Dennell and Roebroeks get support for their proposal from other experts.
"I think this is an interesting and constructively provocative paper," said Chris Stringer, a researcher in the department of palaeontology at London's Natural History Museum.
"Evidence of humans in the Caucasus [region of Asia], China, and Java more than 1.6 million years ago implies either a very rapid spread from Africa after about 1.8 millions years ago, or that such populations were established outside Africa earlier than present evidence suggests," he said.
"I certainly think we should keep an open mind about the big picture."
The earliest tools found in Asia are routinely attributed to Homo erectus, a species known to have come from Africa.
H. ergasteran African species that many experts believe gave rise to H. erectusis assumed to have been the only primate capable of migrating out of Africa.
Experts cite its body formlong limbs, humanlike proportions, and a brain capable of figuring out how to hunt for meatas evidence that it was the only species suited to life in prehistoric Asian terrain.
This might be a persuasive argumentexcept for the fact that australopithecines, an older form of humanlike primates, had colonized the African savannah by 3.5 million years ago.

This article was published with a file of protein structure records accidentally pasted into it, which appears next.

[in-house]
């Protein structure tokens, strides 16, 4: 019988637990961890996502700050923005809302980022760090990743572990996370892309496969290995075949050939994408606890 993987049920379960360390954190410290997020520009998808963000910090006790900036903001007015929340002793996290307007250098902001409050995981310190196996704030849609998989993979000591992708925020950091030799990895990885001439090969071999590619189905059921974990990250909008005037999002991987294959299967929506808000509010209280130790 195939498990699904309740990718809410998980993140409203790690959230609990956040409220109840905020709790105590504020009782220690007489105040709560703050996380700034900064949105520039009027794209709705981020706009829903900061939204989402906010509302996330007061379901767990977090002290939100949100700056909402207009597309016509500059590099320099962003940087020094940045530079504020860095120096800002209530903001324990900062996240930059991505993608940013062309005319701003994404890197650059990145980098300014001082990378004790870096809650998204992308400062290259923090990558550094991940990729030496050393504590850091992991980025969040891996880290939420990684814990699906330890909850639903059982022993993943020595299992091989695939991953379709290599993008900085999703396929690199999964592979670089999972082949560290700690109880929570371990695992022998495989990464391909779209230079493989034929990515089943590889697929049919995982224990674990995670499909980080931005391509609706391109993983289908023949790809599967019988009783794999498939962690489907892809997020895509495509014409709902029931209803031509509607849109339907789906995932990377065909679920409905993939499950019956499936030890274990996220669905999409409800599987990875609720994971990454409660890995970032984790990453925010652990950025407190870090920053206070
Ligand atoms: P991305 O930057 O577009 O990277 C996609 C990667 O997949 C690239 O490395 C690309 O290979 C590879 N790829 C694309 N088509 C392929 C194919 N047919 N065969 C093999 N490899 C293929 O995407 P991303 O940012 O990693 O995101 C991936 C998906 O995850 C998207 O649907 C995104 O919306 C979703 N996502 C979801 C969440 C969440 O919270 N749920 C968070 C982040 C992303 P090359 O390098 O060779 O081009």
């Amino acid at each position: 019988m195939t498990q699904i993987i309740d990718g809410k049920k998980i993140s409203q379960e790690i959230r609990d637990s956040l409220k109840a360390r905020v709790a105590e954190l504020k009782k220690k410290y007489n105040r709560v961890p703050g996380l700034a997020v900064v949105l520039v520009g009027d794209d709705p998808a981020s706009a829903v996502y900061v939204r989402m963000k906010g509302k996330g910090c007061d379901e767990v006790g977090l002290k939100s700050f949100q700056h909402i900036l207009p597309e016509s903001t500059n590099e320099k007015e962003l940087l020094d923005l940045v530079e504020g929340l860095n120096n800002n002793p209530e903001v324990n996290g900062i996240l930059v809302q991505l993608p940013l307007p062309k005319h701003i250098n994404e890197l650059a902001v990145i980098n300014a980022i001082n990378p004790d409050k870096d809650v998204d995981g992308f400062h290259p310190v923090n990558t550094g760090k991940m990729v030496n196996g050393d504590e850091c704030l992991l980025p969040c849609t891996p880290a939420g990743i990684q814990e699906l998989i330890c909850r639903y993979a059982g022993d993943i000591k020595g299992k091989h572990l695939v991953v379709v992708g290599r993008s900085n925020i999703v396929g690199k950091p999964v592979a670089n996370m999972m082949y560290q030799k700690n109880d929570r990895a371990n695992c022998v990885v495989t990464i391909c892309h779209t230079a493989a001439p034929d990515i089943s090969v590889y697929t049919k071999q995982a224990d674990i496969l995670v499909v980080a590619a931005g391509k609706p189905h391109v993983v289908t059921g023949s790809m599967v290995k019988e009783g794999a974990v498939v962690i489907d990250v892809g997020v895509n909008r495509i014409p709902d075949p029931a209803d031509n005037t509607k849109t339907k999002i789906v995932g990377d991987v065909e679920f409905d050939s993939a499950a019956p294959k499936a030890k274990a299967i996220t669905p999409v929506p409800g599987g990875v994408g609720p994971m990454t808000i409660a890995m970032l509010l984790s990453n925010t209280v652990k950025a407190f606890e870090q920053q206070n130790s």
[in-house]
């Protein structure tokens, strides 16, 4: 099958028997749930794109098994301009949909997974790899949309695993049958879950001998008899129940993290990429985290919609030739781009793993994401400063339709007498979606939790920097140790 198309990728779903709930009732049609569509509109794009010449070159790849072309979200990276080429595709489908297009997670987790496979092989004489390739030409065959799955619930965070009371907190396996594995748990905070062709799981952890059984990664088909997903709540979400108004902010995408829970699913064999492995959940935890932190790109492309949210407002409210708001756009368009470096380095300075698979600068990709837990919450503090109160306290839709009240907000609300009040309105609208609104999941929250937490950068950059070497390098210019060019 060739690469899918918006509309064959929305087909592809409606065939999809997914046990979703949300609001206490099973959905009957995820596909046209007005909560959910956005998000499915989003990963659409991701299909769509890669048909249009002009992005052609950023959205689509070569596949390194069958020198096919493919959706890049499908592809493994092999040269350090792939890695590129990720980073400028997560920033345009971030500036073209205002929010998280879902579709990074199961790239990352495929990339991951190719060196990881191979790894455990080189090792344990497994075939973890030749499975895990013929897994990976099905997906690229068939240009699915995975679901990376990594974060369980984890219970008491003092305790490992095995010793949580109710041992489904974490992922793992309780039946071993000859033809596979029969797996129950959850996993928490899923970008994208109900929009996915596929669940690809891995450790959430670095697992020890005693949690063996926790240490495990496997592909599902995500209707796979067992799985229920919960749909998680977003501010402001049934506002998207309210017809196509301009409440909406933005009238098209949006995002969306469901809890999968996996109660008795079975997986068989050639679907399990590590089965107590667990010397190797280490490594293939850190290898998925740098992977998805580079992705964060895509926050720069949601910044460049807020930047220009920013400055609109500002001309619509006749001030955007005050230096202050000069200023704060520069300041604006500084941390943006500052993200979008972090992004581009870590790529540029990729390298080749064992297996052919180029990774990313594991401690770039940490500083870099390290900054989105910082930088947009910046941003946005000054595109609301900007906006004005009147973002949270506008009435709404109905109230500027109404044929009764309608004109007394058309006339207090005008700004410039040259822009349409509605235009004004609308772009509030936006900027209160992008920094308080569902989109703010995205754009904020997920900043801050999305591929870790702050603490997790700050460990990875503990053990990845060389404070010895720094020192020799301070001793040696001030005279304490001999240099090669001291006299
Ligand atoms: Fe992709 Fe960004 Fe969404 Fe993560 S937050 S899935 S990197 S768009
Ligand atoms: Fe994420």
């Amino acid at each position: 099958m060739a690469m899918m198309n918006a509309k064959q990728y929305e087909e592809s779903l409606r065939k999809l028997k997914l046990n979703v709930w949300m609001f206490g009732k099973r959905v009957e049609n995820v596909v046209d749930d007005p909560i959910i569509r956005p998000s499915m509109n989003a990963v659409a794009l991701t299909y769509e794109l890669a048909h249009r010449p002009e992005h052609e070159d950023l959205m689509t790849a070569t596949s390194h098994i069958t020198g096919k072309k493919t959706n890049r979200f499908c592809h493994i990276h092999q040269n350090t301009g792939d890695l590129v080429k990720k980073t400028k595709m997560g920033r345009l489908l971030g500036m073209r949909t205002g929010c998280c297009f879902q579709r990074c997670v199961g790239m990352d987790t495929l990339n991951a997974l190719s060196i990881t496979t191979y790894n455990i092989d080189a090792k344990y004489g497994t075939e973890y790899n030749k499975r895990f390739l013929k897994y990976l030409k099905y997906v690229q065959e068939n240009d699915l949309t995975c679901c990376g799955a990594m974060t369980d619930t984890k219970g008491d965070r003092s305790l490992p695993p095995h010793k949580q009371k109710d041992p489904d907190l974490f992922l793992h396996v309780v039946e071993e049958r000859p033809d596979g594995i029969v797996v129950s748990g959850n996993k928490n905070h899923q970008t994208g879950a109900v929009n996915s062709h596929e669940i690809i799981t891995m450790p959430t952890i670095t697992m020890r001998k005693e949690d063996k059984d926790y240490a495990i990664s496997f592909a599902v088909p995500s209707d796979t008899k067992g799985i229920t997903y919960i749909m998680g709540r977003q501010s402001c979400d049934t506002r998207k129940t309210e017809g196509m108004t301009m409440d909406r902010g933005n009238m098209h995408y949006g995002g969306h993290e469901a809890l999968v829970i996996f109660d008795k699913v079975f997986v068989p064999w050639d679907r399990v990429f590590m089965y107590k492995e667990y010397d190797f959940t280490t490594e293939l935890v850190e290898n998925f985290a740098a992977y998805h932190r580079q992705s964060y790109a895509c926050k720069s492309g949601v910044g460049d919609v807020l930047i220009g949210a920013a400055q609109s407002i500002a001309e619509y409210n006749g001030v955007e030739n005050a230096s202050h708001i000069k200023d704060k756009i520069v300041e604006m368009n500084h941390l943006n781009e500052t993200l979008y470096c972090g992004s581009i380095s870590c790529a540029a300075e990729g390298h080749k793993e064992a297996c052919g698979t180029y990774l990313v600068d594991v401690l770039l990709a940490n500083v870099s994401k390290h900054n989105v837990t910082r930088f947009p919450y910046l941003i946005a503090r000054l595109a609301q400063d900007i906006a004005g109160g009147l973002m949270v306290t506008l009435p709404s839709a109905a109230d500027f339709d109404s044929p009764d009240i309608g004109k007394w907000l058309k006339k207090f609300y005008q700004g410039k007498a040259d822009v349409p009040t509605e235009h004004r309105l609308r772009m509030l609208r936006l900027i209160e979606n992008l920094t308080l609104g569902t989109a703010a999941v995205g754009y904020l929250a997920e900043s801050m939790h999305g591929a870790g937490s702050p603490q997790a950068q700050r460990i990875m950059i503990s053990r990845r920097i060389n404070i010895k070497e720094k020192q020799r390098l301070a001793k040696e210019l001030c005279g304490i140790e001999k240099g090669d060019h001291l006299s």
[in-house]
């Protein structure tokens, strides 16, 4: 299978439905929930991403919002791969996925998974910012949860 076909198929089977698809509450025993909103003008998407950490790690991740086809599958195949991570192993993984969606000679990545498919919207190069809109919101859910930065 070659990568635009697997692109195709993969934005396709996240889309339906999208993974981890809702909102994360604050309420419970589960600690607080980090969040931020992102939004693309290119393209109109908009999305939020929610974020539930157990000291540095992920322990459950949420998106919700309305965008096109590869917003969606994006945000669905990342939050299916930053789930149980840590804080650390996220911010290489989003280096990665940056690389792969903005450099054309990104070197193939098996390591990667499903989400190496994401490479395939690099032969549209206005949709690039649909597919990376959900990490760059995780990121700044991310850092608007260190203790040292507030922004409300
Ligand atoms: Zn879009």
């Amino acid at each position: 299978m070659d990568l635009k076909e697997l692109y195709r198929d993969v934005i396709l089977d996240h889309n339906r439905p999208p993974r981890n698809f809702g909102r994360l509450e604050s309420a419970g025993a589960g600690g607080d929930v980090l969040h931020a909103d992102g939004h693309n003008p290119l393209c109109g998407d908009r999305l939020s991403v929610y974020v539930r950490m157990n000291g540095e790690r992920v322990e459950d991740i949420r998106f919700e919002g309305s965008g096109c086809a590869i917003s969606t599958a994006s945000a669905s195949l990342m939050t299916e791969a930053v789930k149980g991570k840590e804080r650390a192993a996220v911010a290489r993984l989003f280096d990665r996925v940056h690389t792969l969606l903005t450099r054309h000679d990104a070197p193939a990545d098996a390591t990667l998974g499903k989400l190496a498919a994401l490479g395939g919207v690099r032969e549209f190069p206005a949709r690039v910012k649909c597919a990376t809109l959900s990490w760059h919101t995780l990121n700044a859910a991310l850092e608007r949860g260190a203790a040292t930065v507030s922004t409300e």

Similar grasslands extended across Asia at the time, suggesting that australopithecines could have survived quite well in the region, the authors say.
What's more, fossil evidence for H. ergaster in Asia in the early Pleistocene is weak.
No one yet knows where H. floresiensis first came from, but it may turn out that the diminutive species has its origins in Asia.
Stringer, of the Natural History Museum, sees this as a possibility.
"The unresolved status of the intriguing Flores finds attributed to H. floresiensis leaves open the possibility that this species is the end result and last survivor of an ancient migration of very primitive humans, or even prehumans, that formerly existed more widely across Asia."
So when did early humans first leave Africa? Could they have left as early as 2.6 million years ago, as soon as they started making stone tools?
"Hominins could easily have left Africa two million years ago," Dennell said. "After all, they certainly didn't need big brains or bodies to do so."
Maybe, he concluded, "the Dmanisi [Georgia] hominins are an extremely primitive version of H. erectus that is the ancestor of the H. erectus populations in both Java and those in East Africa.
"In other words, we might be looking at [human migration] 'out of Asia,' and not 'out of Africa.'"
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